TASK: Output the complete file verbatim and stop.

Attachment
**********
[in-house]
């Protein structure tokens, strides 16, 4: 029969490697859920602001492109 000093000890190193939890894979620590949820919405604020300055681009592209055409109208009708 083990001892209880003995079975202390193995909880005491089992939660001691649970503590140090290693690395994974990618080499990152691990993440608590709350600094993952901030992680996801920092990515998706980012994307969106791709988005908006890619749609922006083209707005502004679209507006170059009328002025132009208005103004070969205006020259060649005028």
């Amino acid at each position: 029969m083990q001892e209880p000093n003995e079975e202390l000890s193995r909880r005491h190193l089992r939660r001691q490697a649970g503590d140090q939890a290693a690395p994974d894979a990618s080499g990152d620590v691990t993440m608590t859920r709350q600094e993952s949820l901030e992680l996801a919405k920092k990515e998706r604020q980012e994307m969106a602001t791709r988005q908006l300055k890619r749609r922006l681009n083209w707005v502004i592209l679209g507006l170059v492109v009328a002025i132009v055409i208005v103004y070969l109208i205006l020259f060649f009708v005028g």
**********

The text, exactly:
[in-house]
């Protein structure tokens, strides 16, 4: 029969490697859920602001492109 000093000890190193939890894979620590949820919405604020300055681009592209055409109208009708 083990001892209880003995079975202390193995909880005491089992939660001691649970503590140090290693690395994974990618080499990152691990993440608590709350600094993952901030992680996801920092990515998706980012994307969106791709988005908006890619749609922006083209707005502004679209507006170059009328002025132009208005103004070969205006020259060649005028």
């Amino acid at each position: 029969m083990q001892e209880p000093n003995e079975e202390l000890s193995r909880r005491h190193l089992r939660r001691q490697a649970g503590d140090q939890a290693a690395p994974d894979a990618s080499g990152d620590v691990t993440m608590t859920r709350q600094e993952s949820l901030e992680l996801a919405k920092k990515e998706r604020q980012e994307m969106a602001t791709r988005q908006l300055k890619r749609r922006l681009n083209w707005v502004i592209l679209g507006l170059v492109v009328a002025i132009v055409i208005v103004y070969l109208i205006l020259f060649f009708v005028g």